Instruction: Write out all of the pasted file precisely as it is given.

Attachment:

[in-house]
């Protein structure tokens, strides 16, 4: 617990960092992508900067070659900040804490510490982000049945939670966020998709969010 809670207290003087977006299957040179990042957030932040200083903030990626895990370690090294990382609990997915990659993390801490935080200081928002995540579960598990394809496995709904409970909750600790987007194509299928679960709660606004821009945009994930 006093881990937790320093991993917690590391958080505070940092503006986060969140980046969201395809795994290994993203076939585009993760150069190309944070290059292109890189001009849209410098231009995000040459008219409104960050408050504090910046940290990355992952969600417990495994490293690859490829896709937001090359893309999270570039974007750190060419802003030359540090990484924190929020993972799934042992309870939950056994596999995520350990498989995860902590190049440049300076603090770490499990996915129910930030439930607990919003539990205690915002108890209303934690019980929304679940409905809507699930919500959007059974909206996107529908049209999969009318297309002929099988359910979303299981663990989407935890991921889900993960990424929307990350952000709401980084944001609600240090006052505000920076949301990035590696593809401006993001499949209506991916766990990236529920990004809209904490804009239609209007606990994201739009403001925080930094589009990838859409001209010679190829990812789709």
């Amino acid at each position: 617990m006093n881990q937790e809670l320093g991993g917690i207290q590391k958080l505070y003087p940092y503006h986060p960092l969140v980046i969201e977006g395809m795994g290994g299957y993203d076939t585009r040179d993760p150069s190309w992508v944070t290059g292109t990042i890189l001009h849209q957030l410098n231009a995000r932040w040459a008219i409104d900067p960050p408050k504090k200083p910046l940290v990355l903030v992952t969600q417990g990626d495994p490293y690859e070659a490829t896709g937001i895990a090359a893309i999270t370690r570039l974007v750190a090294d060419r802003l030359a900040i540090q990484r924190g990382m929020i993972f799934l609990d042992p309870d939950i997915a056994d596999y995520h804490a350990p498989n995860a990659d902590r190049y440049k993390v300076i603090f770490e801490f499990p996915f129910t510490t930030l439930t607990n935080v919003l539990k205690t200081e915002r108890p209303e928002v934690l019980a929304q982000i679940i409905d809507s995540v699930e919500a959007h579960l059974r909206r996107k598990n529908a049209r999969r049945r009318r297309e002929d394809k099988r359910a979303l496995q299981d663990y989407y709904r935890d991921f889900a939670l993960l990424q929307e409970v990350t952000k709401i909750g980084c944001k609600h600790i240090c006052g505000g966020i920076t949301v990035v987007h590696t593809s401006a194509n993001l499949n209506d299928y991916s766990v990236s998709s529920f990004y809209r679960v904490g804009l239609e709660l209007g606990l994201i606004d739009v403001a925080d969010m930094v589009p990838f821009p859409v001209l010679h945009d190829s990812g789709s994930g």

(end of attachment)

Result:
[in-house]
């Protein structure tokens, strides 16, 4: 617990960092992508900067070659900040804490510490982000049945939670966020998709969010 809670207290003087977006299957040179990042957030932040200083903030990626895990370690090294990382609990997915990659993390801490935080200081928002995540579960598990394809496995709904409970909750600790987007194509299928679960709660606004821009945009994930 006093881990937790320093991993917690590391958080505070940092503006986060969140980046969201395809795994290994993203076939585009993760150069190309944070290059292109890189001009849209410098231009995000040459008219409104960050408050504090910046940290990355992952969600417990495994490293690859490829896709937001090359893309999270570039974007750190060419802003030359540090990484924190929020993972799934042992309870939950056994596999995520350990498989995860902590190049440049300076603090770490499990996915129910930030439930607990919003539990205690915002108890209303934690019980929304679940409905809507699930919500959007059974909206996107529908049209999969009318297309002929099988359910979303299981663990989407935890991921889900993960990424929307990350952000709401980084944001609600240090006052505000920076949301990035590696593809401006993001499949209506991916766990990236529920990004809209904490804009239609209007606990994201739009403001925080930094589009990838859409001209010679190829990812789709």
């Amino acid at each position: 617990m006093n881990q937790e809670l320093g991993g917690i207290q590391k958080l505070y003087p940092y503006h986060p960092l969140v980046i969201e977006g395809m795994g290994g299957y993203d076939t585009r040179d993760p150069s190309w992508v944070t290059g292109t990042i890189l001009h849209q957030l410098n231009a995000r932040w040459a008219i409104d900067p960050p408050k504090k200083p910046l940290v990355l903030v992952t969600q417990g990626d495994p490293y690859e070659a490829t896709g937001i895990a090359a893309i999270t370690r570039l974007v750190a090294d060419r802003l030359a900040i540090q990484r924190g990382m929020i993972f799934l609990d042992p309870d939950i997915a056994d596999y995520h804490a350990p498989n995860a990659d902590r190049y440049k993390v300076i603090f770490e801490f499990p996915f129910t510490t930030l439930t607990n935080v919003l539990k205690t200081e915002r108890p209303e928002v934690l019980a929304q982000i679940i409905d809507s995540v699930e919500a959007h579960l059974r909206r996107k598990n529908a049209r999969r049945r009318r297309e002929d394809k099988r359910a979303l496995q299981d663990y989407y709904r935890d991921f889900a939670l993960l990424q929307e409970v990350t952000k709401i909750g980084c944001k609600h600790i240090c006052g505000g966020i920076t949301v990035v987007h590696t593809s401006a194509n993001l499949n209506d299928y991916s766990v990236s998709s529920f990004y809209r679960v904490g804009l239609e709660l209007g606990l994201i606004d739009v403001a925080d969010m930094v589009p990838f821009p859409v001209l010679h945009d190829s990812g789709s994930g």